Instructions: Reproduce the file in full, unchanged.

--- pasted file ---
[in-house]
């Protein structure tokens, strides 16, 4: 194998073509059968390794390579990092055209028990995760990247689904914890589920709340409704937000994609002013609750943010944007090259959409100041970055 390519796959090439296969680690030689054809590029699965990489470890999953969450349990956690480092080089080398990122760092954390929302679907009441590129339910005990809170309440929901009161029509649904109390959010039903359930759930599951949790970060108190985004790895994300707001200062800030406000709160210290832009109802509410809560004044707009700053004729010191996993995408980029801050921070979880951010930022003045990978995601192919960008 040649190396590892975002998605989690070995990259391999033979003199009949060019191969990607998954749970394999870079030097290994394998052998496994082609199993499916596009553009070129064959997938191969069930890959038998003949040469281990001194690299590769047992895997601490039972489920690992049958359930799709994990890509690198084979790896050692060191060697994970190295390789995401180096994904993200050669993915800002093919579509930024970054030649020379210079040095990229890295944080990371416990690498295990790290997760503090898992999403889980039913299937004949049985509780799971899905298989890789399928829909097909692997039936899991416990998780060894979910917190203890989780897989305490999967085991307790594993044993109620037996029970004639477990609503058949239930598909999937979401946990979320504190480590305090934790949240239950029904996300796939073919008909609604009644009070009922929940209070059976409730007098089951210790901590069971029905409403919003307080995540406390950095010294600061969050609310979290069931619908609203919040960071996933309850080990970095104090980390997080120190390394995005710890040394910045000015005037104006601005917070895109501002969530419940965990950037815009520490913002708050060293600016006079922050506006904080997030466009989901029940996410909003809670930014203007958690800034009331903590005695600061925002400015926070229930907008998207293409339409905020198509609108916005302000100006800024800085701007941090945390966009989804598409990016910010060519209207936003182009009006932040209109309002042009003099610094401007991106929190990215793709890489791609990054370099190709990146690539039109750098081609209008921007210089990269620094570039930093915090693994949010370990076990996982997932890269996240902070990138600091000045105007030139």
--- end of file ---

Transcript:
[in-house]
């Protein structure tokens, strides 16, 4: 194998073509059968390794390579990092055209028990995760990247689904914890589920709340409704937000994609002013609750943010944007090259959409100041970055 390519796959090439296969680690030689054809590029699965990489470890999953969450349990956690480092080089080398990122760092954390929302679907009441590129339910005990809170309440929901009161029509649904109390959010039903359930759930599951949790970060108190985004790895994300707001200062800030406000709160210290832009109802509410809560004044707009700053004729010191996993995408980029801050921070979880951010930022003045990978995601192919960008 040649190396590892975002998605989690070995990259391999033979003199009949060019191969990607998954749970394999870079030097290994394998052998496994082609199993499916596009553009070129064959997938191969069930890959038998003949040469281990001194690299590769047992895997601490039972489920690992049958359930799709994990890509690198084979790896050692060191060697994970190295390789995401180096994904993200050669993915800002093919579509930024970054030649020379210079040095990229890295944080990371416990690498295990790290997760503090898992999403889980039913299937004949049985509780799971899905298989890789399928829909097909692997039936899991416990998780060894979910917190203890989780897989305490999967085991307790594993044993109620037996029970004639477990609503058949239930598909999937979401946990979320504190480590305090934790949240239950029904996300796939073919008909609604009644009070009922929940209070059976409730007098089951210790901590069971029905409403919003307080995540406390950095010294600061969050609310979290069931619908609203919040960071996933309850080990970095104090980390997080120190390394995005710890040394910045000015005037104006601005917070895109501002969530419940965990950037815009520490913002708050060293600016006079922050506006904080997030466009989901029940996410909003809670930014203007958690800034009331903590005695600061925002400015926070229930907008998207293409339409905020198509609108916005302000100006800024800085701007941090945390966009989804598409990016910010060519209207936003182009009006932040209109309002042009003099610094401007991106929190990215793709890489791609990054370099190709990146690539039109750098081609209008921007210089990269620094570039930093915090693994949010370990076990996982997932890269996240902070990138600091000045105007030139």